On a mountain peak in Norway’s Kvitfjell – the same place that hosted the 1994 Winter Olympics – sits an incredible back-to-nature build by Mork Ulnes Architects.
The Skigard Hytte hides amongst the snow and trees, an understated rectangular form at one with the landscape. Its facade is clad in the home’s eponym, skiguard (often referred to as roundpole fence in English), an unbarked, quarter-cut tree log that is traditionally laid diagonally and used as fencing by Norwegian farmers to keep their animals from escaping. The roughly-sawn timber not only acts as an homage to Norwegian culture, but also works to connect the home with the surrounding grove of trees.
Upon closer glance (and without the hindrance, but also beauty of the snowfall), Skigard Hytt’s furry top can be seen – a green roof purposefully overgrown with native grasses that are found on the ground below. These grasses can also can be found on some of Norway’s centuries-old buildings, another gentle cue that connects home and country.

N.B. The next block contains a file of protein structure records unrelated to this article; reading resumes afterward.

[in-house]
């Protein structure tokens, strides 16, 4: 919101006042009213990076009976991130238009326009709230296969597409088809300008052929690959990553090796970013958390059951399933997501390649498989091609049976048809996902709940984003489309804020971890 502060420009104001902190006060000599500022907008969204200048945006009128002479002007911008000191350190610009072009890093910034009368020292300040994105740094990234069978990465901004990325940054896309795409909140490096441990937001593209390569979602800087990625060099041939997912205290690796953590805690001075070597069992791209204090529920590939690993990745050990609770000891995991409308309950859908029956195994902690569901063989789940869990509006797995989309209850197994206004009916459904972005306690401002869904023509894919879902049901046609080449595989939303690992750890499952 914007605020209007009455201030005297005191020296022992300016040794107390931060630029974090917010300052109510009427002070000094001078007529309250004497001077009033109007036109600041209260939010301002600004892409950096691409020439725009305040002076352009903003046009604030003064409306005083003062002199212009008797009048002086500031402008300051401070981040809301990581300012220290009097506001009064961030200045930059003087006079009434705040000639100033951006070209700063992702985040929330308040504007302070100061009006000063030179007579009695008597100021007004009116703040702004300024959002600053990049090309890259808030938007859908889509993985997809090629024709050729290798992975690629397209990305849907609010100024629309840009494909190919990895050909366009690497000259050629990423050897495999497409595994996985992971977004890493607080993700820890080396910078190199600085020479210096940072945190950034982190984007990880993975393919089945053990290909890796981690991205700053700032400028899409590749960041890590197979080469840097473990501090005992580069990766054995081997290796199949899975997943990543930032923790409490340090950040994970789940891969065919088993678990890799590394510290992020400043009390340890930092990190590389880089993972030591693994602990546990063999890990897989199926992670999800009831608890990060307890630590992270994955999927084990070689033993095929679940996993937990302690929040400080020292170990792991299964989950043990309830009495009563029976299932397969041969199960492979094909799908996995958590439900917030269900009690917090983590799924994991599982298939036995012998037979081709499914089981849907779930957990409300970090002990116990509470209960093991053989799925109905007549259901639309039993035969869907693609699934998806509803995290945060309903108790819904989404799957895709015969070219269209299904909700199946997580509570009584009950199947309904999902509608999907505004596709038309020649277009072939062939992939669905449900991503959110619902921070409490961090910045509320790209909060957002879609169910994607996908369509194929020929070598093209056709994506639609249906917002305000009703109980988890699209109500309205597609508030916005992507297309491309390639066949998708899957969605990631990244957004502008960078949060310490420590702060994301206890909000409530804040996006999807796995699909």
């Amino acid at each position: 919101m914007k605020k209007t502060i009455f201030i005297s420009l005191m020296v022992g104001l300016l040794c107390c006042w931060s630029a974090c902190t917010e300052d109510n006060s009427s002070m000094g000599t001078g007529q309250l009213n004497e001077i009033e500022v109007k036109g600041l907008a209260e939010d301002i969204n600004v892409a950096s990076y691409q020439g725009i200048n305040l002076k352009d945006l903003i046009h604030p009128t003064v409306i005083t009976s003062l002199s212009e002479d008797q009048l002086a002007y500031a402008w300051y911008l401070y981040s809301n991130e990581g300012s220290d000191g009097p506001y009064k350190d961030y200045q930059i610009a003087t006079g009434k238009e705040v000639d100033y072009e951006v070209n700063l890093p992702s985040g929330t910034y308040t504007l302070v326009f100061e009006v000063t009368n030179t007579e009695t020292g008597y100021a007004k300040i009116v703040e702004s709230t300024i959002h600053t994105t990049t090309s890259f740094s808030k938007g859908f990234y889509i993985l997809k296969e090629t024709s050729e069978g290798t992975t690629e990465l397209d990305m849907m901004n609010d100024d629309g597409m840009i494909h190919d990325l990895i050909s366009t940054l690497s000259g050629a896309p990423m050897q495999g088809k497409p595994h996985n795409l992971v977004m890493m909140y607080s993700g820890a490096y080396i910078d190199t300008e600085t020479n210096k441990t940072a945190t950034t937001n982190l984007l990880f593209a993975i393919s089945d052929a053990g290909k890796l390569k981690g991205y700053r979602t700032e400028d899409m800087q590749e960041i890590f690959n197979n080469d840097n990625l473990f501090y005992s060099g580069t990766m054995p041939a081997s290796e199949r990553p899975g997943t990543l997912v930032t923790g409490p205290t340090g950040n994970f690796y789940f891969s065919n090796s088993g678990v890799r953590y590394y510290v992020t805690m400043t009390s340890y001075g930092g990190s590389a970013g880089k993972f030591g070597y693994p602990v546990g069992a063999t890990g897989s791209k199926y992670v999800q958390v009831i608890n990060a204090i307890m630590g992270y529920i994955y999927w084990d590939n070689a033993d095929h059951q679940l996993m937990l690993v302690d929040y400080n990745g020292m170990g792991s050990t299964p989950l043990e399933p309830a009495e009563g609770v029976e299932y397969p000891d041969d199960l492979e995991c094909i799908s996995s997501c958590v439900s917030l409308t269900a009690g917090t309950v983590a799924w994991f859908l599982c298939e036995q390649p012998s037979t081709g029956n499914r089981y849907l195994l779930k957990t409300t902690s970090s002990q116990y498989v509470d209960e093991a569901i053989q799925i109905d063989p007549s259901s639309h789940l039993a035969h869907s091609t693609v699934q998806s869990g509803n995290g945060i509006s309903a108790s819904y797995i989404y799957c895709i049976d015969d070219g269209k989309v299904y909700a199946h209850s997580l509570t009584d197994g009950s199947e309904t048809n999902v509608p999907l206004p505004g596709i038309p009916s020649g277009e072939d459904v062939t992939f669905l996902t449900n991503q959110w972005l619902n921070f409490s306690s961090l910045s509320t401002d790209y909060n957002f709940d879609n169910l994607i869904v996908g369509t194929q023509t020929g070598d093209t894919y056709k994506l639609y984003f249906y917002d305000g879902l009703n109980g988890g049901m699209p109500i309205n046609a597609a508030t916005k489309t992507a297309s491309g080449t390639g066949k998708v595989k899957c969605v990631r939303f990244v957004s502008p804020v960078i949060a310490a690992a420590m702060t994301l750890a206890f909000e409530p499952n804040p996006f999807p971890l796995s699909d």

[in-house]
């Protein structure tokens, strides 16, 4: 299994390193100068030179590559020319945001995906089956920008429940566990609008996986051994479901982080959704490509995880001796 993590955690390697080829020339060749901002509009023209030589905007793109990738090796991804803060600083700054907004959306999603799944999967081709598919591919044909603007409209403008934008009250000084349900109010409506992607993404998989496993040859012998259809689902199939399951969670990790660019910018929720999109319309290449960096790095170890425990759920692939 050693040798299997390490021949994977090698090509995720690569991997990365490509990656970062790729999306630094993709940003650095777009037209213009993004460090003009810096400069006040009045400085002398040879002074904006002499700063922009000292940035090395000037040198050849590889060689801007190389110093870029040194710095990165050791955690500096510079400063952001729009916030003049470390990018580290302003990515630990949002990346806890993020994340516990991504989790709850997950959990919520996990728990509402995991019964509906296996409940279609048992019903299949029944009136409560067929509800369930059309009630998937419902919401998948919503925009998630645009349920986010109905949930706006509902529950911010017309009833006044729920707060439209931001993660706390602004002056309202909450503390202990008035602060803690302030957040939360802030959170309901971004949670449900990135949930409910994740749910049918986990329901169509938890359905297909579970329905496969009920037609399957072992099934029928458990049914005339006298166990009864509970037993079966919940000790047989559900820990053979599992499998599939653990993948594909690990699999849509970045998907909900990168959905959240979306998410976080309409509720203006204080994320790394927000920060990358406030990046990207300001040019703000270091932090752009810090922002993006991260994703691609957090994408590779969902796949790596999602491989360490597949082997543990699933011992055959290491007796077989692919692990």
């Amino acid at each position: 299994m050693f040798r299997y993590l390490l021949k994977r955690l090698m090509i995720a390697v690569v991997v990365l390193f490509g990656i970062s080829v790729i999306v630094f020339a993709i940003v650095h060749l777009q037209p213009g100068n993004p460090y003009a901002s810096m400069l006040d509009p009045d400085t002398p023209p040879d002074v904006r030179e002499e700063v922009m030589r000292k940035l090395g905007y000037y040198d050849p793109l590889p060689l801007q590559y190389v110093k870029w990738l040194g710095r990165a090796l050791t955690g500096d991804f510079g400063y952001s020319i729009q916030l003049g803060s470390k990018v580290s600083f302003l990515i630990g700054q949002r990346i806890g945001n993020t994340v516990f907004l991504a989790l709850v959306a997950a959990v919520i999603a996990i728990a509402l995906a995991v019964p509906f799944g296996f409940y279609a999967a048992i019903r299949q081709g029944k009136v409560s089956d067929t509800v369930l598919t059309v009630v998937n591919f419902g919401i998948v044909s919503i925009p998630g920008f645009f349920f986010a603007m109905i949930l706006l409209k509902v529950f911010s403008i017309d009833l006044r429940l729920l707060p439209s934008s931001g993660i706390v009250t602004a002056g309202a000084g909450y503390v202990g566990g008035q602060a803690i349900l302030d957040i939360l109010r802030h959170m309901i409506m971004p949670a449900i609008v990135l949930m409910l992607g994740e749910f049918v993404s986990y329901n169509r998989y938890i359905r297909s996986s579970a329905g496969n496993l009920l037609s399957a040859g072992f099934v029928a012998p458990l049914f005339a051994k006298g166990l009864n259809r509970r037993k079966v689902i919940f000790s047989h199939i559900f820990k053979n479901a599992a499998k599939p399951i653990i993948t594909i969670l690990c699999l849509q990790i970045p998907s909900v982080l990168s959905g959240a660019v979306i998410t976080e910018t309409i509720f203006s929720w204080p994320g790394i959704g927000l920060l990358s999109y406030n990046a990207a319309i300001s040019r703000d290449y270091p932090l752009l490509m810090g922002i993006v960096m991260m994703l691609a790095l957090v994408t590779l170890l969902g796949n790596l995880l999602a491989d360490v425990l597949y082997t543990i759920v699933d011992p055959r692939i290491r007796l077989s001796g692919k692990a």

Wide, wooden steps lead into the house, ending at a void that opens up to a view of the undulating forest and river beyond. Inside, the space is divided minimally into four rooms, each punctuated by a frustrum ceiling topped with a skylight. These act not only as a means for natural light to enter the home, but also allow the gently rolling clouds, falling snow or night time starscape to be enjoyed from the warmth within.
Skigard Hytt is especially captivating in the winter months, however even amid the green it is a thing of beauty. Despite this, the build takes a step back and always allows nature to occupy the spotlight. In addition to the skylights, natural palette and untouched forest surrounds, large, full-height windows frame the mountainous views, resulting in a home that makes a difficult decision of whether to stay inside with a warm cup of coffee, daydreaming through the glass, or rugging up and taking full advantage of the ski slopes below.
Photography by Bruce Damonte and Mork Ulnes Architects.